If there is to be a solution to this blame game, it must come from within the affected community, as a whole, including NU students. The point is that the focus shouldn’t be on the wild college parties but on the lack of community in Evanston.

In Friday’s article “Rowdy partyers prompt policing”, Evanston resident Deborah Silver said in previous years she “would give (the students)a call and not the police. But this year it’s like they just don’t give a damn.” Well, I would like to say to Silver and all the other residents of Evanston, if you don’t give a damn enough to grab the reins of this monster in our midst — seen “vandalizing property, urinating in bushes, breaking bottles in front yards and verbally intimidating homeowners” — and organize a community forum in response to these complaints that could work to affect change from within the community, I say best of luck to you and I offer a pair of earplugs and a year’s supply of Trazodone.

Megan Keefe

Weinberg senior

Both popular options for Iraq result in loss of innocent lives

In Monday’s Forum, the International Studies faculty spell out the two “seriously considered” options regarding Iraq: invasion or containment (“Thinking about war in Iraq”). They raise the many pros and cons these alternatives hold for U.S. policymakers and regular Americans. They forget to mention the effect on Iraqis.

Since 1991, containment has been U.S. policy, enforced through comprehensive U.N. sanctions that only the American veto has kept in place. These sanctions, by crippling Iraq’s economy and health system and preventing it from rebuilding U.S.-destroyed civilian infrastructure, have significantly increased Iraq’s death rate and left all but the elite impoverished.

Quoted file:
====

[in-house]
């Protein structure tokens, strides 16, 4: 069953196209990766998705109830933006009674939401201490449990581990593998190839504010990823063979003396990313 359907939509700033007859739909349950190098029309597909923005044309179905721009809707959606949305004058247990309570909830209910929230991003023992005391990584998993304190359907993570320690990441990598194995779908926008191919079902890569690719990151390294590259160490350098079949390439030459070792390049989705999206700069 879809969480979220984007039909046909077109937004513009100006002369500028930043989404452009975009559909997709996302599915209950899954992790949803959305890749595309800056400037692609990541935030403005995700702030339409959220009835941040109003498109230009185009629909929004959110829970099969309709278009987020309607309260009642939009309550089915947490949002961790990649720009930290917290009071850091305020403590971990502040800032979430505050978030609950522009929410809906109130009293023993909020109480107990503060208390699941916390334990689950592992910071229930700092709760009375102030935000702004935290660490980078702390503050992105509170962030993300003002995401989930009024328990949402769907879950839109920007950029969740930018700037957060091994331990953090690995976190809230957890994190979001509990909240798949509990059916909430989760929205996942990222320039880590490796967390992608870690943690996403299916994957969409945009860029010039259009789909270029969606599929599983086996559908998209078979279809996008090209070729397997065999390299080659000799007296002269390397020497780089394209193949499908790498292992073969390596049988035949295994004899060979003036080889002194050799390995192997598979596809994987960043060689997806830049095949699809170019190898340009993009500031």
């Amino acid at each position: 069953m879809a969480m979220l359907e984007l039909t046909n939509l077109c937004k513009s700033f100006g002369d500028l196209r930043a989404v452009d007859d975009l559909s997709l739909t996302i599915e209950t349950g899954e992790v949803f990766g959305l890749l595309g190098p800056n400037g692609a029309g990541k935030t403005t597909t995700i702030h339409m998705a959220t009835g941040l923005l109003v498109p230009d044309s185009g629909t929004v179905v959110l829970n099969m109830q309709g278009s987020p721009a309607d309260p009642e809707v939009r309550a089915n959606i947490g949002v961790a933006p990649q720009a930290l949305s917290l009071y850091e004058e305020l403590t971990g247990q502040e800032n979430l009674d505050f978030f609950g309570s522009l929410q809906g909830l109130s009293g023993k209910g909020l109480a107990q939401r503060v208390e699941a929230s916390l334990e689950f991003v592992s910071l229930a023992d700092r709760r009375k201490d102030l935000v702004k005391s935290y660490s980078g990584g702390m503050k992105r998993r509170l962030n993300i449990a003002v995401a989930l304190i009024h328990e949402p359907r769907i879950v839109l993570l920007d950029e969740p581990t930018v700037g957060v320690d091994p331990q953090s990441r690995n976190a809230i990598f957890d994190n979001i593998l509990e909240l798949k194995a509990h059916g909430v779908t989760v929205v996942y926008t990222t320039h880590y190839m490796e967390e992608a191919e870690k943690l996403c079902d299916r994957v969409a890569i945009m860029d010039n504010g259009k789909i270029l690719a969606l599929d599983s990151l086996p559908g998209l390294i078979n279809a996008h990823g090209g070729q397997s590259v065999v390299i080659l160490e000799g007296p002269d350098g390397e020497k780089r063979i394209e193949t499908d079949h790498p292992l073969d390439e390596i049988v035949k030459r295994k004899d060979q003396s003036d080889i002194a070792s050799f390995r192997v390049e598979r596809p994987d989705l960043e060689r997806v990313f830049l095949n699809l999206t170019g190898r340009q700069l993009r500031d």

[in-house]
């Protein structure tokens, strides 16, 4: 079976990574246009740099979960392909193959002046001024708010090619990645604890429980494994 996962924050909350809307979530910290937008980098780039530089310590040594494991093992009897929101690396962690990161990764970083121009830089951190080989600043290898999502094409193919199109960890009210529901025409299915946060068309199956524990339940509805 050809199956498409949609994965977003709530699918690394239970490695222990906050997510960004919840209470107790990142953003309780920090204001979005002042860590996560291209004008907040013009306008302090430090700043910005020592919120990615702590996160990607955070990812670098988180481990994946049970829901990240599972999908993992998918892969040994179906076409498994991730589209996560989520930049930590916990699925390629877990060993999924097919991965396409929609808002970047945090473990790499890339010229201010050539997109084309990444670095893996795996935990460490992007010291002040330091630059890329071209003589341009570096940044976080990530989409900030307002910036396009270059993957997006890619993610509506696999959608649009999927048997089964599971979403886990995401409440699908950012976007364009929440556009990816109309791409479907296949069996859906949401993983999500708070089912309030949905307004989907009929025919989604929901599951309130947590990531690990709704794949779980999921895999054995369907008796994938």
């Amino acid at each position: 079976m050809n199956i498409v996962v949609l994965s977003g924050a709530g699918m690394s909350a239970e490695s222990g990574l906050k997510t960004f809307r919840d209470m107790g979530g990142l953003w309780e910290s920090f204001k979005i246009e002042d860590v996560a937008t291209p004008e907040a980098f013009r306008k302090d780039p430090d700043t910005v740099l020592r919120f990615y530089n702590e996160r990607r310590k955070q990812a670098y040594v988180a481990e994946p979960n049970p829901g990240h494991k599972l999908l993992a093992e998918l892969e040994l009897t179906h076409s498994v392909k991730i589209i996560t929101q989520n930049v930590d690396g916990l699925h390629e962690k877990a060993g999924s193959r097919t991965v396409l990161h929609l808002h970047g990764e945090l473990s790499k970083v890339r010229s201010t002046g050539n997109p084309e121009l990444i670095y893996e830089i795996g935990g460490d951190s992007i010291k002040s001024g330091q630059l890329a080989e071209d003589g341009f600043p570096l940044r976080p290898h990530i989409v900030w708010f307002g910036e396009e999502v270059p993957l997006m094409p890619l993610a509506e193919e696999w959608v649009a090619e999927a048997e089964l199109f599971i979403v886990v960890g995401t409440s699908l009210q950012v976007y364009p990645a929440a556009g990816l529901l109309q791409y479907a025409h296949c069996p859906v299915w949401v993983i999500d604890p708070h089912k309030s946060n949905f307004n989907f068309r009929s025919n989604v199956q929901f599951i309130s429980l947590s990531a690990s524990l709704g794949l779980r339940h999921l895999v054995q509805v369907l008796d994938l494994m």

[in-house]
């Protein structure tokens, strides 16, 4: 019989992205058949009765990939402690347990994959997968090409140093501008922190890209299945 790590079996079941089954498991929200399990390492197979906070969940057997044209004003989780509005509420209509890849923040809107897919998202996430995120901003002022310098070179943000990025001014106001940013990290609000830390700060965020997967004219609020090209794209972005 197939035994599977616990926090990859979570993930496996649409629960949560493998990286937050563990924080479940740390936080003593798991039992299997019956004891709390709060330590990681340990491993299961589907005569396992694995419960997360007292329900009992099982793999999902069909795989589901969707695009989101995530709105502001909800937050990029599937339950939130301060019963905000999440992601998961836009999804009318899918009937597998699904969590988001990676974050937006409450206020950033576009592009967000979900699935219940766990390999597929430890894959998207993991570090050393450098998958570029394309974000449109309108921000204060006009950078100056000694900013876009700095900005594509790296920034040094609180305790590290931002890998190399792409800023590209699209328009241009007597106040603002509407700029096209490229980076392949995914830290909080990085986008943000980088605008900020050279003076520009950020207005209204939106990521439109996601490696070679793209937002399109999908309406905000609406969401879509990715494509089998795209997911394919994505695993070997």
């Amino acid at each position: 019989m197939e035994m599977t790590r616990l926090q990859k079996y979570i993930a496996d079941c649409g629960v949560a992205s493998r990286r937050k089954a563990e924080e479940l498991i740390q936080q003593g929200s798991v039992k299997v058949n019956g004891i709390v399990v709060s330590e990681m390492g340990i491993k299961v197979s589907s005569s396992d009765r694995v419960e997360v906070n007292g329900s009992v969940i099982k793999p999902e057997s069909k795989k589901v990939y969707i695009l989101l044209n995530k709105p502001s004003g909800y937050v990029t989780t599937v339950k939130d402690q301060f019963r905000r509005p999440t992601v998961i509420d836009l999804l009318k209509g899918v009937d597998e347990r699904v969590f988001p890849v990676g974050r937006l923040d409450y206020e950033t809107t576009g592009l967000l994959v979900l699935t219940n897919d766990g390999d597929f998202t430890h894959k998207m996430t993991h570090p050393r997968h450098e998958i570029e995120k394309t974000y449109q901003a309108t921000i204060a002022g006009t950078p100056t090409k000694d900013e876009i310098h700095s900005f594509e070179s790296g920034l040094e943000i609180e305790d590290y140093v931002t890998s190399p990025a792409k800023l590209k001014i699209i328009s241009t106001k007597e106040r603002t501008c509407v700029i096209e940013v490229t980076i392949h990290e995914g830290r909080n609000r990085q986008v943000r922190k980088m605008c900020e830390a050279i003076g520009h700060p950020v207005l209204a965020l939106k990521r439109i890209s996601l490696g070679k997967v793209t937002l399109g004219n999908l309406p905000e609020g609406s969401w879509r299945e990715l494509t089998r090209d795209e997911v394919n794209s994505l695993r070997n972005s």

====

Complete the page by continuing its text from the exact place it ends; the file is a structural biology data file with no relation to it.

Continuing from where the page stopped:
Several years ago, UNICEF estimated that the sanctions had killed 500,000 children; perhaps as many adults also have died.

Yet the pro-containment doves see this policy as a success. Saddam has not been able to threaten our “moderate” dictator friends in the region, and our control over most Middle Eastern oil remains secure.

The hawks, on the other hand, demand more. Sept. 11 dramatically reduced domestic and foreign resistance to the use of American violence, so the hawks have seized on this opportunity for re-establishing Iraq as a loyal vassal — back to the good old days of the late 1980s, when Washington met Saddam’s gassing of Iranians and massacring of Kurds with economic aid and intelligence cooperation. Our leaders seem to have a problem distinguishing democracy from obedience.

So this is our debate: Mass murder through sanctions, or mass murder through bombing and invasion?

Is oil worth another million lives? When will Americans finally demand an end to U.S. domination of other lands? Do we really need to suffer huge losses ourselves before we begin to question those who have given us this debate? 773 262 6274

Jake Werner

Weinberg ’00

former Daily columnist

Bar in Norris did in fact exist, and it was a wonderful place

Dave Holstein and Beth Petrey of nyou did a fine job uncovering some of the myths surrounding the local laws of Evanston. However, they were incorrect concerning selling liquor on campus.

As a 1987 graduate, I often retreated to the pleasure of the Norris Bar (later renamed “The Gathering Place”). Indeed, perhaps even your writers thought it was only a myththat there was a full service bar (with good food as well!), which featured live music from the likes of Koko Taylor and the late Big Twist and the Mellow Fellows on our campus.

While it may now be gone, many an undergraduate from the ’80s remember with fondness that great institution.

Alexander W. Stephens

Weinberg ’87